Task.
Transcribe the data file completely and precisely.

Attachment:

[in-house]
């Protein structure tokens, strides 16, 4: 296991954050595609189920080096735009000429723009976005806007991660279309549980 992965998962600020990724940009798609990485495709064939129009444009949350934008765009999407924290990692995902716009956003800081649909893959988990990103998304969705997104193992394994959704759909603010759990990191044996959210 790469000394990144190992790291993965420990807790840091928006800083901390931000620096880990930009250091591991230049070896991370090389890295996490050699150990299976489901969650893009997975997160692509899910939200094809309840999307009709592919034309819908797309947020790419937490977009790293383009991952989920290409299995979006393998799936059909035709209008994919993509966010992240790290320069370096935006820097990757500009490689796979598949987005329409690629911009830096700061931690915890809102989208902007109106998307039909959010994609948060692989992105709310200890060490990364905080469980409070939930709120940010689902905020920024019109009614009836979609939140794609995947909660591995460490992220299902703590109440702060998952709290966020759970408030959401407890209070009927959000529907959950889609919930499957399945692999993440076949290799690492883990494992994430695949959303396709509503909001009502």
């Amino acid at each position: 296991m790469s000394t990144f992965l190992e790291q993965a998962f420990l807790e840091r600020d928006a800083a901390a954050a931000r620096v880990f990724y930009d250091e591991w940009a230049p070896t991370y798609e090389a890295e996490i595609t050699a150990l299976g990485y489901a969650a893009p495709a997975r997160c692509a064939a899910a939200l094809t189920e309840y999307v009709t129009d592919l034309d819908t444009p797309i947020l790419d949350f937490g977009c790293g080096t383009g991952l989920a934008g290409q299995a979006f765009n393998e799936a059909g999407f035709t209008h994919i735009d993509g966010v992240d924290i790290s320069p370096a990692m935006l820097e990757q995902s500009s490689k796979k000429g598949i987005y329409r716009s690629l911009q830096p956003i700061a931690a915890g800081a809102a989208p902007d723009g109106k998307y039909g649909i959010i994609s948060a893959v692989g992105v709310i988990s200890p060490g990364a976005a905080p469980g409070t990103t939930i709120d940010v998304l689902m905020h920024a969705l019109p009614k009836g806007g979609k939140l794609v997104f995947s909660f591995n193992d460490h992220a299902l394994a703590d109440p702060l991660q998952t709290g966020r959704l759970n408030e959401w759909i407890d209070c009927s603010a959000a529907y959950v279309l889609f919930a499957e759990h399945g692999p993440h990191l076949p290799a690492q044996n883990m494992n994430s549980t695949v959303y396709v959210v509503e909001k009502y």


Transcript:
[in-house]
């Protein structure tokens, strides 16, 4: 296991954050595609189920080096735009000429723009976005806007991660279309549980 992965998962600020990724940009798609990485495709064939129009444009949350934008765009999407924290990692995902716009956003800081649909893959988990990103998304969705997104193992394994959704759909603010759990990191044996959210 790469000394990144190992790291993965420990807790840091928006800083901390931000620096880990930009250091591991230049070896991370090389890295996490050699150990299976489901969650893009997975997160692509899910939200094809309840999307009709592919034309819908797309947020790419937490977009790293383009991952989920290409299995979006393998799936059909035709209008994919993509966010992240790290320069370096935006820097990757500009490689796979598949987005329409690629911009830096700061931690915890809102989208902007109106998307039909959010994609948060692989992105709310200890060490990364905080469980409070939930709120940010689902905020920024019109009614009836979609939140794609995947909660591995460490992220299902703590109440702060998952709290966020759970408030959401407890209070009927959000529907959950889609919930499957399945692999993440076949290799690492883990494992994430695949959303396709509503909001009502």
């Amino acid at each position: 296991m790469s000394t990144f992965l190992e790291q993965a998962f420990l807790e840091r600020d928006a800083a901390a954050a931000r620096v880990f990724y930009d250091e591991w940009a230049p070896t991370y798609e090389a890295e996490i595609t050699a150990l299976g990485y489901a969650a893009p495709a997975r997160c692509a064939a899910a939200l094809t189920e309840y999307v009709t129009d592919l034309d819908t444009p797309i947020l790419d949350f937490g977009c790293g080096t383009g991952l989920a934008g290409q299995a979006f765009n393998e799936a059909g999407f035709t209008h994919i735009d993509g966010v992240d924290i790290s320069p370096a990692m935006l820097e990757q995902s500009s490689k796979k000429g598949i987005y329409r716009s690629l911009q830096p956003i700061a931690a915890g800081a809102a989208p902007d723009g109106k998307y039909g649909i959010i994609s948060a893959v692989g992105v709310i988990s200890p060490g990364a976005a905080p469980g409070t990103t939930i709120d940010v998304l689902m905020h920024a969705l019109p009614k009836g806007g979609k939140l794609v997104f995947s909660f591995n193992d460490h992220a299902l394994a703590d109440p702060l991660q998952t709290g966020r959704l759970n408030e959401w759909i407890d209070c009927s603010a959000a529907y959950v279309l889609f919930a499957e759990h399945g692999p993440h990191l076949p290799a690492q044996n883990m494992n994430s549980t695949v959303y396709v959210v509503e909001k009502y």